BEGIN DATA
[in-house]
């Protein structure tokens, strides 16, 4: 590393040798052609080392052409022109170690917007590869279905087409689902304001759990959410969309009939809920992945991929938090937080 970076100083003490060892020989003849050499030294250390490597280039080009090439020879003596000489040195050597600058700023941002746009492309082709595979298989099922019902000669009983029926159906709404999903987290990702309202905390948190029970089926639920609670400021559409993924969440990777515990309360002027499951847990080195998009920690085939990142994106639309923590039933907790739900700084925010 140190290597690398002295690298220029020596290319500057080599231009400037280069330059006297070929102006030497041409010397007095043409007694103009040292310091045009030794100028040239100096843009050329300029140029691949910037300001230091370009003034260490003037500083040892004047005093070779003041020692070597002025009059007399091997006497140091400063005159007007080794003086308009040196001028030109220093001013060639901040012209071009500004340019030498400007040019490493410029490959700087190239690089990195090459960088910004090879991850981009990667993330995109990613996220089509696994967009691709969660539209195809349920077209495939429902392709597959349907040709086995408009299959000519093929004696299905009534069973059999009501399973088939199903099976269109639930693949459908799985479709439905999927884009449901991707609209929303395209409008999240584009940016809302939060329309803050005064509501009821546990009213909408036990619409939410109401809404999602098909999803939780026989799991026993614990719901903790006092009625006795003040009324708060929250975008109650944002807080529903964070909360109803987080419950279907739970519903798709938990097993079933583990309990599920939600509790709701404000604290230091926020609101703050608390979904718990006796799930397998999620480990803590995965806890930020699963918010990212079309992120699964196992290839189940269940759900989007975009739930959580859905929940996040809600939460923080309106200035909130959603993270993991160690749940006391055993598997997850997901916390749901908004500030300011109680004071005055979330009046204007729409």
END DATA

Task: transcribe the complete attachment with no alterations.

[in-house]
């Protein structure tokens, strides 16, 4: 590393040798052609080392052409022109170690917007590869279905087409689902304001759990959410969309009939809920992945991929938090937080 970076100083003490060892020989003849050499030294250390490597280039080009090439020879003596000489040195050597600058700023941002746009492309082709595979298989099922019902000669009983029926159906709404999903987290990702309202905390948190029970089926639920609670400021559409993924969440990777515990309360002027499951847990080195998009920690085939990142994106639309923590039933907790739900700084925010 140190290597690398002295690298220029020596290319500057080599231009400037280069330059006297070929102006030497041409010397007095043409007694103009040292310091045009030794100028040239100096843009050329300029140029691949910037300001230091370009003034260490003037500083040892004047005093070779003041020692070597002025009059007399091997006497140091400063005159007007080794003086308009040196001028030109220093001013060639901040012209071009500004340019030498400007040019490493410029490959700087190239690089990195090459960088910004090879991850981009990667993330995109990613996220089509696994967009691709969660539209195809349920077209495939429902392709597959349907040709086995408009299959000519093929004696299905009534069973059999009501399973088939199903099976269109639930693949459908799985479709439905999927884009449901991707609209929303395209409008999240584009940016809302939060329309803050005064509501009821546990009213909408036990619409939410109401809404999602098909999803939780026989799991026993614990719901903790006092009625006795003040009324708060929250975008109650944002807080529903964070909360109803987080419950279907739970519903798709938990097993079933583990309990599920939600509790709701404000604290230091926020609101703050608390979904718990006796799930397998999620480990803590995965806890930020699963918010990212079309992120699964196992290839189940269940759900989007975009739930959580859905929940996040809600939460923080309106200035909130959603993270993991160690749940006391055993598997997850997901916390749901908004500030300011109680004071005055979330009046204007729409």